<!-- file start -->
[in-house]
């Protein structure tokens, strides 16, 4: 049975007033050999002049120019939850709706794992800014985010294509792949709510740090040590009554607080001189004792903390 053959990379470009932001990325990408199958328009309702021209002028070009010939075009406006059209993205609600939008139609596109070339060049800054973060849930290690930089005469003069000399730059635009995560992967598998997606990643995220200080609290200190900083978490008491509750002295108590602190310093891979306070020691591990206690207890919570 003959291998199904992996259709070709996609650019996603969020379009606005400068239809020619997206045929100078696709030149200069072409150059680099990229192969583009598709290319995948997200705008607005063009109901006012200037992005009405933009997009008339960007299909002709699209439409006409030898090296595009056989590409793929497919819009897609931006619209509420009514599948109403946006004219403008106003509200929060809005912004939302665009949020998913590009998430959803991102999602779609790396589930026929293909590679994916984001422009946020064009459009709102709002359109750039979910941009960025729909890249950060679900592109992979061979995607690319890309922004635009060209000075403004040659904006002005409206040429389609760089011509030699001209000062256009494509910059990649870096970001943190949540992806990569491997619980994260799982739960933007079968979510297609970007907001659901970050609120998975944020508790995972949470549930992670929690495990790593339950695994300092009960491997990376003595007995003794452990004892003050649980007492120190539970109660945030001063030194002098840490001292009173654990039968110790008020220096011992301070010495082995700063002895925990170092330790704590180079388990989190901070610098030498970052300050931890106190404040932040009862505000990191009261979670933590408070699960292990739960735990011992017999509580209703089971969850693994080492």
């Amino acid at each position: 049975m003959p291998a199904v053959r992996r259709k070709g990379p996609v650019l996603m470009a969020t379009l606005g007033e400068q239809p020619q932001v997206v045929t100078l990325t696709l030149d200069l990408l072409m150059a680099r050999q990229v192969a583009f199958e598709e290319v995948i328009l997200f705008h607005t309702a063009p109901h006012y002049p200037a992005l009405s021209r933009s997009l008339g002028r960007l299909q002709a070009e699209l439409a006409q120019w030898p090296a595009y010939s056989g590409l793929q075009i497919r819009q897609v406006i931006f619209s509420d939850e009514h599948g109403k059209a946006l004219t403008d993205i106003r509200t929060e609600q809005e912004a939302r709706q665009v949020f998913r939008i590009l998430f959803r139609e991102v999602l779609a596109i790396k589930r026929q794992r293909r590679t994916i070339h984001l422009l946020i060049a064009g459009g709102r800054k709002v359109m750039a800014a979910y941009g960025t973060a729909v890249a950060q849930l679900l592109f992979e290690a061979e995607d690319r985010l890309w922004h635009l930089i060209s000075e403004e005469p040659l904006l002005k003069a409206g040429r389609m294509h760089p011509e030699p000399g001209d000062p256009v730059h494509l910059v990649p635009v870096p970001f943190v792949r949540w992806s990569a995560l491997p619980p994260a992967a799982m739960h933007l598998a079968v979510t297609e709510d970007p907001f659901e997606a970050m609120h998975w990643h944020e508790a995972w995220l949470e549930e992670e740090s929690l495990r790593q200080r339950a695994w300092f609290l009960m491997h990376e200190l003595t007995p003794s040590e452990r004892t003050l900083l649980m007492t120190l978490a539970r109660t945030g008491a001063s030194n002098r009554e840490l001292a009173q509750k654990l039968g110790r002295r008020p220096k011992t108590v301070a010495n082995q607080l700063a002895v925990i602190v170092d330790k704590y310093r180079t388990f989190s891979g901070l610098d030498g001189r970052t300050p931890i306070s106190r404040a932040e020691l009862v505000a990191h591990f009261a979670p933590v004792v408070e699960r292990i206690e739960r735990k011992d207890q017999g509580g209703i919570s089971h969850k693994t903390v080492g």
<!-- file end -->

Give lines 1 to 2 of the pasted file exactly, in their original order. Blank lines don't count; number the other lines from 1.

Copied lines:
[in-house]
């Protein structure tokens, strides 16, 4: 049975007033050999002049120019939850709706794992800014985010294509792949709510740090040590009554607080001189004792903390 053959990379470009932001990325990408199958328009309702021209002028070009010939075009406006059209993205609600939008139609596109070339060049800054973060849930290690930089005469003069000399730059635009995560992967598998997606990643995220200080609290200190900083978490008491509750002295108590602190310093891979306070020691591990206690207890919570 003959291998199904992996259709070709996609650019996603969020379009606005400068239809020619997206045929100078696709030149200069072409150059680099990229192969583009598709290319995948997200705008607005063009109901006012200037992005009405933009997009008339960007299909002709699209439409006409030898090296595009056989590409793929497919819009897609931006619209509420009514599948109403946006004219403008106003509200929060809005912004939302665009949020998913590009998430959803991102999602779609790396589930026929293909590679994916984001422009946020064009459009709102709002359109750039979910941009960025729909890249950060679900592109992979061979995607690319890309922004635009060209000075403004040659904006002005409206040429389609760089011509030699001209000062256009494509910059990649870096970001943190949540992806990569491997619980994260799982739960933007079968979510297609970007907001659901970050609120998975944020508790995972949470549930992670929690495990790593339950695994300092009960491997990376003595007995003794452990004892003050649980007492120190539970109660945030001063030194002098840490001292009173654990039968110790008020220096011992301070010495082995700063002895925990170092330790704590180079388990989190901070610098030498970052300050931890106190404040932040009862505000990191009261979670933590408070699960292990739960735990011992017999509580209703089971969850693994080492």